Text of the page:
Yankee Classic: Guide to House Styles in New England
Second Empire houses are queenly. The diagnostic feature is the mansard roof carried like a crown on decorative brackets. With their projecting central pavilions, very tall windows, and iron roof cresting, these are the most stately of the Victorians. Queen Anne houses often look pointy and sometimes higgledy-piggledy, for it is in this type that the roofs are steepest and building most asymmetrical; corner bays and towers accentuate this effect. Spindlework porches, patterned shingling, and stained glass make this the archetypical gingerbread house.Shingle houses are covered with shingles from top to toe and have less fancy trim work. With their smooth walls, multi-eaved roofline, and intersecting gables, they give the impression of a ship under full sail.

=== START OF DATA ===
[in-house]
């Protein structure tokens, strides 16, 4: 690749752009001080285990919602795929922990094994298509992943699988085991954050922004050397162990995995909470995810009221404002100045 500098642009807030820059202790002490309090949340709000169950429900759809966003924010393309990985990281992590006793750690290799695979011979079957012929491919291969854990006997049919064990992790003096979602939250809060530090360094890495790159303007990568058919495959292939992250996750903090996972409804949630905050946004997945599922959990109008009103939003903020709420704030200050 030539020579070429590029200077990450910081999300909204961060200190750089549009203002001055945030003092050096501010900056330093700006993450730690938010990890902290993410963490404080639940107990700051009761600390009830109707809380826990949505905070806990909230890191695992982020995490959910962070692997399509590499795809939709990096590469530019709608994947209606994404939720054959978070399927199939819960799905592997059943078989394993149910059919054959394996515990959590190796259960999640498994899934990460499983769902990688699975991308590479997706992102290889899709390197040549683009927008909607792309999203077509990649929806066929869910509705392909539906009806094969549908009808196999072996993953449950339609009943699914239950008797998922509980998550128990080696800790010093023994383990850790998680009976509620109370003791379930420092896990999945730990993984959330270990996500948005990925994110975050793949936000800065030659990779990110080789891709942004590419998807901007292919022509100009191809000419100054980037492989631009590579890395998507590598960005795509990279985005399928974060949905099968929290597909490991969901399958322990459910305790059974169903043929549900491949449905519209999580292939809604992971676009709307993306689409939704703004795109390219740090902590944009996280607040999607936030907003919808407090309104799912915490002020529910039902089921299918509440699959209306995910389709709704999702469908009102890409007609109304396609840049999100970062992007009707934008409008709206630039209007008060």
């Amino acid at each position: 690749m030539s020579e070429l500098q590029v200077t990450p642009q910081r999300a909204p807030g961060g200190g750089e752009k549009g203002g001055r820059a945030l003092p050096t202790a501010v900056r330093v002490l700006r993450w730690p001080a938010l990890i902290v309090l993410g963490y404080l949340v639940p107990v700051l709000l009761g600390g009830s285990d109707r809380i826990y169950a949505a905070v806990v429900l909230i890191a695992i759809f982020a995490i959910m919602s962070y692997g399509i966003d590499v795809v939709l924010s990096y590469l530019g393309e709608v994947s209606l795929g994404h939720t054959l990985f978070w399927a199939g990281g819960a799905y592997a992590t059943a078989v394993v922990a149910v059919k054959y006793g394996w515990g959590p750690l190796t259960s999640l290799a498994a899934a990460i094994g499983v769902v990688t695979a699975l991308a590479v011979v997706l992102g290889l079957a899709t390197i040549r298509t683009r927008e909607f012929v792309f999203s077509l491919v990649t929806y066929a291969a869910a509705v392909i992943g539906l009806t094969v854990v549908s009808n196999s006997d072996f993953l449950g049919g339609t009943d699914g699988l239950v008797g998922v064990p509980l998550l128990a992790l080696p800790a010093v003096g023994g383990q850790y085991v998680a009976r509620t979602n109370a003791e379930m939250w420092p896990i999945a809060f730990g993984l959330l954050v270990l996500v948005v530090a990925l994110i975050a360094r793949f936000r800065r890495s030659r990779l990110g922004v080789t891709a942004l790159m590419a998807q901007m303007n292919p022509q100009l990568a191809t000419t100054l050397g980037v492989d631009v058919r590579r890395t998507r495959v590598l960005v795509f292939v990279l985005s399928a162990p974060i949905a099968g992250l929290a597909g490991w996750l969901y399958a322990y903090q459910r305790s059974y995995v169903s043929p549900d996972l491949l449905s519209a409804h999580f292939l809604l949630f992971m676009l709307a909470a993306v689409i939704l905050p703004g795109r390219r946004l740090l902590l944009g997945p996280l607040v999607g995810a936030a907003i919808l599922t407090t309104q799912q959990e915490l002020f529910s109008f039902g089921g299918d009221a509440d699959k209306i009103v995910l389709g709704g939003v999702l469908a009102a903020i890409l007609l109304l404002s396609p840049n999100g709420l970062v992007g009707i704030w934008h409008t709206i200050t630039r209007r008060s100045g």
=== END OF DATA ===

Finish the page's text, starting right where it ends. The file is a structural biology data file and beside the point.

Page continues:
FOR YOUR INFORMATION
An excellent keep-in-the-car reference is A Field Guide to American Houses by Virginia and Lee McAlester (Alfred A. Knopf; 1990, $21.95 , softcover). To learn more about houses open to the public, contact the Society for the Preservation of New England Antiquities (SPNEA), 141 Cambridge St., Boston, MA 02114; 617-227 -3956.